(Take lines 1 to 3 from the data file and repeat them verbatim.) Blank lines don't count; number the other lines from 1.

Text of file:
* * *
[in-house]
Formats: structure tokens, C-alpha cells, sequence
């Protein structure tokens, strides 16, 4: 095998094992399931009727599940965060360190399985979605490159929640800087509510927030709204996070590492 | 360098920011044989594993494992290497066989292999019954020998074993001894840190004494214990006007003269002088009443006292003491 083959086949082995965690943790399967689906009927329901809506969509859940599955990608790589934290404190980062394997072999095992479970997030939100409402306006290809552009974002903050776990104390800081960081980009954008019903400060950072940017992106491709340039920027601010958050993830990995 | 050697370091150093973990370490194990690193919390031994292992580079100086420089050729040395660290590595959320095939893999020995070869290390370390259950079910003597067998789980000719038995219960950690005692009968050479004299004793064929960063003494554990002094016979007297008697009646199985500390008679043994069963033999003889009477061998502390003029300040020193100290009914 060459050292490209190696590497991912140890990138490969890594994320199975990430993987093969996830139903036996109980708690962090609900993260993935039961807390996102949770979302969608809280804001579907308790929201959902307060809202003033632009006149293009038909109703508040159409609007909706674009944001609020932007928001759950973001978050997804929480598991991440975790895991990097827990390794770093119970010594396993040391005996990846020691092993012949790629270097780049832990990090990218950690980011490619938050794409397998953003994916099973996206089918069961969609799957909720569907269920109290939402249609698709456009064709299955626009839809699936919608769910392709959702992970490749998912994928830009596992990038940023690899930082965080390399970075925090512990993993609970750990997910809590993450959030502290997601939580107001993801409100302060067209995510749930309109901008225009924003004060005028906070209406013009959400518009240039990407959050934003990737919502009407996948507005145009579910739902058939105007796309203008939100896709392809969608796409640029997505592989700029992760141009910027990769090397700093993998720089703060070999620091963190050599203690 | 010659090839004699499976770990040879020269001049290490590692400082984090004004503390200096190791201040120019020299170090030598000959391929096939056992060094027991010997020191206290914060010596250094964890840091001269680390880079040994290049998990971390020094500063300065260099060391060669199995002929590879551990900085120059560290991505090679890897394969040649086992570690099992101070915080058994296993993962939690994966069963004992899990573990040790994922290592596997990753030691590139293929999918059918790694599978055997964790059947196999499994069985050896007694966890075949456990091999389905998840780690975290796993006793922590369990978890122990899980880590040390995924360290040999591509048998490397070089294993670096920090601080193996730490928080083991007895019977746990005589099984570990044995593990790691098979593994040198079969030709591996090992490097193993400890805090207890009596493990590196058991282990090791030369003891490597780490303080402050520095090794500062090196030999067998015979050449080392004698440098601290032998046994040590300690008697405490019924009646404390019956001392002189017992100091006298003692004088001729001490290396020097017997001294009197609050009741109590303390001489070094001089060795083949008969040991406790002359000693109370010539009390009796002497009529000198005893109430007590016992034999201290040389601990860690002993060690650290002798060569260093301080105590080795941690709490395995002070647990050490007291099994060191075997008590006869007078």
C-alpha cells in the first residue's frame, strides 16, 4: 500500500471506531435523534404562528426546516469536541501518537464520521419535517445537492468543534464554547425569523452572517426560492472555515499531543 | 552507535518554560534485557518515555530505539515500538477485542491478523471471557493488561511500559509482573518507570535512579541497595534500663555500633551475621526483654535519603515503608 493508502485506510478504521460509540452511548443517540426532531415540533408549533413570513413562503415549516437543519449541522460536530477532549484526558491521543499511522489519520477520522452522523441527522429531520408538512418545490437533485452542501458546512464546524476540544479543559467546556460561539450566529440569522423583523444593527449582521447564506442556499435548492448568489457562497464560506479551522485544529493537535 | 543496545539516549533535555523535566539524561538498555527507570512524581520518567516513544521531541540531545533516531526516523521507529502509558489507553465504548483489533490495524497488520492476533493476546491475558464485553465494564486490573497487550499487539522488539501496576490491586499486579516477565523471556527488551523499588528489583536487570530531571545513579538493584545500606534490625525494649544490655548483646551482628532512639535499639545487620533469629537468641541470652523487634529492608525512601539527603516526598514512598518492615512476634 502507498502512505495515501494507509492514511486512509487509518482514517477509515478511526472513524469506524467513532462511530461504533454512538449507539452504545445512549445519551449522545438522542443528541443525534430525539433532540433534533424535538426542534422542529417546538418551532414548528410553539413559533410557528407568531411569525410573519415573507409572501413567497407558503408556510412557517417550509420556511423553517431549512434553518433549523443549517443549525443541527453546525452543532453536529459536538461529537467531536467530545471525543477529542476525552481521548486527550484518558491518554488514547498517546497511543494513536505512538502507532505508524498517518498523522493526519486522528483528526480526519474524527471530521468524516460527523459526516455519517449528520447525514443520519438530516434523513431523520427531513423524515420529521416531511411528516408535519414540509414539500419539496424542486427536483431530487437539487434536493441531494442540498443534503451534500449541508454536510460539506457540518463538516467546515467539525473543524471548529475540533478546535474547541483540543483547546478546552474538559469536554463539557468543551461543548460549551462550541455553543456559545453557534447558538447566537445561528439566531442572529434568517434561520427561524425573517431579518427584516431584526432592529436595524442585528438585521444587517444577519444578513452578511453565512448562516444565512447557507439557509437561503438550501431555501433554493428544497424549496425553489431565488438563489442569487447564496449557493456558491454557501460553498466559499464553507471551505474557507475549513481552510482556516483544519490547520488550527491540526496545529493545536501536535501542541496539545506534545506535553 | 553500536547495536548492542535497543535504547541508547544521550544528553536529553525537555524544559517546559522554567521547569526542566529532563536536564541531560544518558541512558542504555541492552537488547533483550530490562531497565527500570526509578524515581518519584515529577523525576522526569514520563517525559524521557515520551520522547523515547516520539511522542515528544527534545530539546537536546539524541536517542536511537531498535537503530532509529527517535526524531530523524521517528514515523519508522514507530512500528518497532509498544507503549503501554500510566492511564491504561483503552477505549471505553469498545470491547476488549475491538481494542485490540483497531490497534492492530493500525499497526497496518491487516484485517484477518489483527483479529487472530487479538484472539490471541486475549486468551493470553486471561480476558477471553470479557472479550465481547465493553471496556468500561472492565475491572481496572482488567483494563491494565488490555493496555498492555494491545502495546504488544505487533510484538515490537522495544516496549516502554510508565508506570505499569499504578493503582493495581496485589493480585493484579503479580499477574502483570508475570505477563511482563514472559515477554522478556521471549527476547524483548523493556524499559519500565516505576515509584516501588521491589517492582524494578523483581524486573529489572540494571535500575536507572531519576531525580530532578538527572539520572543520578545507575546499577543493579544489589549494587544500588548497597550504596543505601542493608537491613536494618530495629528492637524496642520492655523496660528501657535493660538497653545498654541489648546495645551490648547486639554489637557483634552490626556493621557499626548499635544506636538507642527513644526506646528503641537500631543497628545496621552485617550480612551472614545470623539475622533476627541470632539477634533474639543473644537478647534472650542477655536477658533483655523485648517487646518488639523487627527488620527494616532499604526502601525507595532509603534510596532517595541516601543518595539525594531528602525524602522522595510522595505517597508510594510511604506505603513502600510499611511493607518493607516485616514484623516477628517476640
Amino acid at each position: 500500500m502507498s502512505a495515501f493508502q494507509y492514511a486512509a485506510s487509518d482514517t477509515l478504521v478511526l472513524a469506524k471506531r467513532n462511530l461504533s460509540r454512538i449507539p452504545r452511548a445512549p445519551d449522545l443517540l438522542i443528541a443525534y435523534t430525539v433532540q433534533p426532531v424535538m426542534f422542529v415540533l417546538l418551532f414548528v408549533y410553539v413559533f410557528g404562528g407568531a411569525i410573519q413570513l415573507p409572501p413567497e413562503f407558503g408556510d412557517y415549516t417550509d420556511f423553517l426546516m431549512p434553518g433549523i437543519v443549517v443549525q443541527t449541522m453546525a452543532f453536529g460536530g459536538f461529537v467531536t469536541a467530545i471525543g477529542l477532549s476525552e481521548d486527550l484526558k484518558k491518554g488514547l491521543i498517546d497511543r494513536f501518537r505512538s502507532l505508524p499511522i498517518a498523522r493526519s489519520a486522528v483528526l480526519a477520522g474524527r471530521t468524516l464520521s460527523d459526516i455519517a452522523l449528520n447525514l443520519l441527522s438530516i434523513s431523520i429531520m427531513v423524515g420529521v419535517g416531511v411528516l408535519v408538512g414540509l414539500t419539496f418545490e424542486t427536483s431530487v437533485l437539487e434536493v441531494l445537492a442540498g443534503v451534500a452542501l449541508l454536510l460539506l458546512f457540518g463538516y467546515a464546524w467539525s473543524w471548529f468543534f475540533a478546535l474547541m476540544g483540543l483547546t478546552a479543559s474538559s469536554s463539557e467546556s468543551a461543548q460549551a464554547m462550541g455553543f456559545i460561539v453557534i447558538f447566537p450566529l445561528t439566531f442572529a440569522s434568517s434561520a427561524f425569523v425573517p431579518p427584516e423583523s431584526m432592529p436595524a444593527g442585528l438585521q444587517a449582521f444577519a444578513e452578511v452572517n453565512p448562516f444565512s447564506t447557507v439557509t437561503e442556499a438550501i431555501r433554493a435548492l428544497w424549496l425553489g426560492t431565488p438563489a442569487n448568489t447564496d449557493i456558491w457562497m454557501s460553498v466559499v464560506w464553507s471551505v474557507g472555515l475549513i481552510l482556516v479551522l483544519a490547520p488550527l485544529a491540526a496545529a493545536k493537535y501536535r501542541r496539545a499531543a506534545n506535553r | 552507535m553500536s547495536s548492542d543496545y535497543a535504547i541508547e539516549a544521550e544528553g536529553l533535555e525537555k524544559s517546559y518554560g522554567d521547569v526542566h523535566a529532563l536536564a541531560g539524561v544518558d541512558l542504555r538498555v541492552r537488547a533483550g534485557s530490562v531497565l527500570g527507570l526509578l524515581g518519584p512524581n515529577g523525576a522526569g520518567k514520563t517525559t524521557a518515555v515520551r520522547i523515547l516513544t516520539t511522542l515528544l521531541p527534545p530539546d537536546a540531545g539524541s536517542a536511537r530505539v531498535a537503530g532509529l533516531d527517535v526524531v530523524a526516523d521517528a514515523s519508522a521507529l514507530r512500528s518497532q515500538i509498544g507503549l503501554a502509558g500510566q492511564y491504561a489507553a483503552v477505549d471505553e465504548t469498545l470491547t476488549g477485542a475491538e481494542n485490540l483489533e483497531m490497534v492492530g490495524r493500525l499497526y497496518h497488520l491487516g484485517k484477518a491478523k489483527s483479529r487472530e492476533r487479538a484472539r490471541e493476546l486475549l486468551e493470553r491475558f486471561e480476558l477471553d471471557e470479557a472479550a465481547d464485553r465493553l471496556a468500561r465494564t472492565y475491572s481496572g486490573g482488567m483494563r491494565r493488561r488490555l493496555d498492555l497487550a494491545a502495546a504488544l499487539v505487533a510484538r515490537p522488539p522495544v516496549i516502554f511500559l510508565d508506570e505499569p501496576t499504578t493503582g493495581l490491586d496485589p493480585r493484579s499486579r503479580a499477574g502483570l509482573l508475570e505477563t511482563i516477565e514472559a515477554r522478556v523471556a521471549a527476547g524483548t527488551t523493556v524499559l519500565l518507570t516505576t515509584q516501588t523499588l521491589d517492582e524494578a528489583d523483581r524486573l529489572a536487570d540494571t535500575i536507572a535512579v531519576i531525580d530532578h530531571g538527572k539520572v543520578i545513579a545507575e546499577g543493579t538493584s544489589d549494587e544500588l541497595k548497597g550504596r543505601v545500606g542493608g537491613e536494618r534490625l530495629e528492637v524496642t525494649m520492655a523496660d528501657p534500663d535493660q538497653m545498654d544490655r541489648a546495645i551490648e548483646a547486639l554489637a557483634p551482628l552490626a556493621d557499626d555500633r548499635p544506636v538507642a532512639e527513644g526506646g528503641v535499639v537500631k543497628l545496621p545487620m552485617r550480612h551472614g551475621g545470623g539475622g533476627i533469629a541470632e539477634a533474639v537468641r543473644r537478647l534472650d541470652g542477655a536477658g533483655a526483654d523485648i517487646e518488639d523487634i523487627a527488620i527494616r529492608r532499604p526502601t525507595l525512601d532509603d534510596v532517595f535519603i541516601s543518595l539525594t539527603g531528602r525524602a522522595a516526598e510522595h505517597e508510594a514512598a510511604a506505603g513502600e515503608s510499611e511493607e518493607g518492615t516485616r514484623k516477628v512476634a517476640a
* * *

[in-house]
Formats: structure tokens, C-alpha cells, sequence
């Protein structure tokens, strides 16, 4: 095998094992399931009727599940965060360190399985979605490159929640800087509510927030709204996070590492 | 360098920011044989594993494992290497066989292999019954020998074993001894840190004494214990006007003269002088009443006292003491 083959086949082995965690943790399967689906009927329901809506969509859940599955990608790589934290404190980062394997072999095992479970997030939100409402306006290809552009974002903050776990104390800081960081980009954008019903400060950072940017992106491709340039920027601010958050993830990995 | 050697370091150093973990370490194990690193919390031994292992580079100086420089050729040395660290590595959320095939893999020995070869290390370390259950079910003597067998789980000719038995219960950690005692009968050479004299004793064929960063003494554990002094016979007297008697009646199985500390008679043994069963033999003889009477061998502390003029300040020193100290009914 060459050292490209190696590497991912140890990138490969890594994320199975990430993987093969996830139903036996109980708690962090609900993260993935039961807390996102949770979302969608809280804001579907308790929201959902307060809202003033632009006149293009038909109703508040159409609007909706674009944001609020932007928001759950973001978050997804929480598991991440975790895991990097827990390794770093119970010594396993040391005996990846020691092993012949790629270097780049832990990090990218950690980011490619938050794409397998953003994916099973996206089918069961969609799957909720569907269920109290939402249609698709456009064709299955626009839809699936919608769910392709959702992970490749998912994928830009596992990038940023690899930082965080390399970075925090512990993993609970750990997910809590993450959030502290997601939580107001993801409100302060067209995510749930309109901008225009924003004060005028906070209406013009959400518009240039990407959050934003990737919502009407996948507005145009579910739902058939105007796309203008939100896709392809969608796409640029997505592989700029992760141009910027990769090397700093993998720089703060070999620091963190050599203690 | 010659090839004699499976770990040879020269001049290490590692400082984090004004503390200096190791201040120019020299170090030598000959391929096939056992060094027991010997020191206290914060010596250094964890840091001269680390880079040994290049998990971390020094500063300065260099060391060669199995002929590879551990900085120059560290991505090679890897394969040649086992570690099992101070915080058994296993993962939690994966069963004992899990573990040790994922290592596997990753030691590139293929999918059918790694599978055997964790059947196999499994069985050896007694966890075949456990091999389905998840780690975290796993006793922590369990978890122990899980880590040390995924360290040999591509048998490397070089294993670096920090601080193996730490928080083991007895019977746990005589099984570990044995593990790691098979593994040198079969030709591996090992490097193993400890805090207890009596493990590196058991282990090791030369003891490597780490303080402050520095090794500062090196030999067998015979050449080392004698440098601290032998046994040590300690008697405490019924009646404390019956001392002189017992100091006298003692004088001729001490290396020097017997001294009197609050009741109590303390001489070094001089060795083949008969040991406790002359000693109370010539009390009796002497009529000198005893109430007590016992034999201290040389601990860690002993060690650290002798060569260093301080105590080795941690709490395995002070647990050490007291099994060191075997008590006869007078």